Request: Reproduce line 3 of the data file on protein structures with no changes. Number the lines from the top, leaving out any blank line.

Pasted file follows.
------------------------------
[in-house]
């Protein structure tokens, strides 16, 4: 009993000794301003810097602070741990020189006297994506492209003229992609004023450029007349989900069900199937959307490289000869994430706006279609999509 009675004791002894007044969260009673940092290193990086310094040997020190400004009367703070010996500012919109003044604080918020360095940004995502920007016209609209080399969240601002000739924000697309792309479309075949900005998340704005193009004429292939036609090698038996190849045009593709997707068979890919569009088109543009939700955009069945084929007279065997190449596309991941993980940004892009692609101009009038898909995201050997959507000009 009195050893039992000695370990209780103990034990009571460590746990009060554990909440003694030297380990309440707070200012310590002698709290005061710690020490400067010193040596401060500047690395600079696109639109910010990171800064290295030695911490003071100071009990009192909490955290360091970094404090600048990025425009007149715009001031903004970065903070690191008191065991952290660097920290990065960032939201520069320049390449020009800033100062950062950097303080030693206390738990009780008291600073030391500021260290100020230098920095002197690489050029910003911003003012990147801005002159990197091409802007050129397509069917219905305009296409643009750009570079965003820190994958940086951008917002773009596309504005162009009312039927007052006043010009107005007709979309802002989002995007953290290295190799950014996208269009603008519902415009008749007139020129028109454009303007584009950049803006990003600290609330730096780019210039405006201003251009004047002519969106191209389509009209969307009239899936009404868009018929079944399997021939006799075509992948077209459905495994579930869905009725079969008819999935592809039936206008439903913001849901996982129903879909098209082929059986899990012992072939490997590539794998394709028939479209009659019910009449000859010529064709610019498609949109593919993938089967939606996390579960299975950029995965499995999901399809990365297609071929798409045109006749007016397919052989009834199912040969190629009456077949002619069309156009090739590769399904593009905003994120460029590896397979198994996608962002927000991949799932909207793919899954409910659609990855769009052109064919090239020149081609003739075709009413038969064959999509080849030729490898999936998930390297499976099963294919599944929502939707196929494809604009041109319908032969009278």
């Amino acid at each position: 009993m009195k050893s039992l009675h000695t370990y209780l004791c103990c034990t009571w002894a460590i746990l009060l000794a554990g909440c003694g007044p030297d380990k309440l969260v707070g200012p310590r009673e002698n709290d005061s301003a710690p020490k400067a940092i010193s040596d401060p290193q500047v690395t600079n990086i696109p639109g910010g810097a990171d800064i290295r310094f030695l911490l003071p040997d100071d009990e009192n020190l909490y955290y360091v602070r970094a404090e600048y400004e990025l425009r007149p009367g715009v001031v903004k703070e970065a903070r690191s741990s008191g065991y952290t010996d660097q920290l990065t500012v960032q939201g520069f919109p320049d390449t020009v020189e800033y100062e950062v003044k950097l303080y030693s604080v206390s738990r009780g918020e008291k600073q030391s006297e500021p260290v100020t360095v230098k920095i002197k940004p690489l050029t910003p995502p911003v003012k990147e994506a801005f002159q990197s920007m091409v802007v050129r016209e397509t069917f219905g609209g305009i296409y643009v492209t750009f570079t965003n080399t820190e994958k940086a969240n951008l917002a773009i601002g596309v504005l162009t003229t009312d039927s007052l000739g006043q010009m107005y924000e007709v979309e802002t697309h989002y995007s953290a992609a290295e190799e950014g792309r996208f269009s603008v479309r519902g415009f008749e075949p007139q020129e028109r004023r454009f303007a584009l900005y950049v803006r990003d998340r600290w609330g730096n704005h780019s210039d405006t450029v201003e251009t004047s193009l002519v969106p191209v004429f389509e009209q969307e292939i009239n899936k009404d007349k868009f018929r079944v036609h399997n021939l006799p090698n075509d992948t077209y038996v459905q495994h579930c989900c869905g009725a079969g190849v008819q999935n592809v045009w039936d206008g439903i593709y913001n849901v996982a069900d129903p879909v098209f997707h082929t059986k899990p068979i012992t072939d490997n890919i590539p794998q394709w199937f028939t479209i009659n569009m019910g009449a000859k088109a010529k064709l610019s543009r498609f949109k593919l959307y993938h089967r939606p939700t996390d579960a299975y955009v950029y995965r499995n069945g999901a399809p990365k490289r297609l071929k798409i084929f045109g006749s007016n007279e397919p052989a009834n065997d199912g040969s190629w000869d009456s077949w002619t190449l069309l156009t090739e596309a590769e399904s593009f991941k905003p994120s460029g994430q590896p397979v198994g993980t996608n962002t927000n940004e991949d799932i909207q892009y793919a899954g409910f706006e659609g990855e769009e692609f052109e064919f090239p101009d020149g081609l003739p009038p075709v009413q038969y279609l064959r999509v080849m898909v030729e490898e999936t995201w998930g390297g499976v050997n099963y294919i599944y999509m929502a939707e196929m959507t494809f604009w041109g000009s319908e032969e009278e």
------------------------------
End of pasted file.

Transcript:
């Amino acid at each position: 009993m009195k050893s039992l009675h000695t370990y209780l004791c103990c034990t009571w002894a460590i746990l009060l000794a554990g909440c003694g007044p030297d380990k309440l969260v707070g200012p310590r009673e002698n709290d005061s301003a710690p020490k400067a940092i010193s040596d401060p290193q500047v690395t600079n990086i696109p639109g910010g810097a990171d800064i290295r310094f030695l911490l003071p040997d100071d009990e009192n020190l909490y955290y360091v602070r970094a404090e600048y400004e990025l425009r007149p009367g715009v001031v903004k703070e970065a903070r690191s741990s008191g065991y952290t010996d660097q920290l990065t500012v960032q939201g520069f919109p320049d390449t020009v020189e800033y100062e950062v003044k950097l303080y030693s604080v206390s738990r009780g918020e008291k600073q030391s006297e500021p260290v100020t360095v230098k920095i002197k940004p690489l050029t910003p995502p911003v003012k990147e994506a801005f002159q990197s920007m091409v802007v050129r016209e397509t069917f219905g609209g305009i296409y643009v492209t750009f570079t965003n080399t820190e994958k940086a969240n951008l917002a773009i601002g596309v504005l162009t003229t009312d039927s007052l000739g006043q010009m107005y924000e007709v979309e802002t697309h989002y995007s953290a992609a290295e190799e950014g792309r996208f269009s603008v479309r519902g415009f008749e075949p007139q020129e028109r004023r454009f303007a584009l900005y950049v803006r990003d998340r600290w609330g730096n704005h780019s210039d405006t450029v201003e251009t004047s193009l002519v969106p191209v004429f389509e009209q969307e292939i009239n899936k009404d007349k868009f018929r079944v036609h399997n021939l006799p090698n075509d992948t077209y038996v459905q495994h579930c989900c869905g009725a079969g190849v008819q999935n592809v045009w039936d206008g439903i593709y913001n849901v996982a069900d129903p879909v098209f997707h082929t059986k899990p068979i012992t072939d490997n890919i590539p794998q394709w199937f028939t479209i009659n569009m019910g009449a000859k088109a010529k064709l610019s543009r498609f949109k593919l959307y993938h089967r939606p939700t996390d579960a299975y955009v950029y995965r499995n069945g999901a399809p990365k490289r297609l071929k798409i084929f045109g006749s007016n007279e397919p052989a009834n065997d199912g040969s190629w000869d009456s077949w002619t190449l069309l156009t090739e596309a590769e399904s593009f991941k905003p994120s460029g994430q590896p397979v198994g993980t996608n962002t927000n940004e991949d799932i909207q892009y793919a899954g409910f706006e659609g990855e769009e692609f052109e064919f090239p101009d020149g081609l003739p009038p075709v009413q038969y279609l064959r999509v080849m898909v030729e490898e999936t995201w998930g390297g499976v050997n099963y294919i599944y999509m929502a939707e196929m959507t494809f604009w041109g000009s319908e032969e009278e």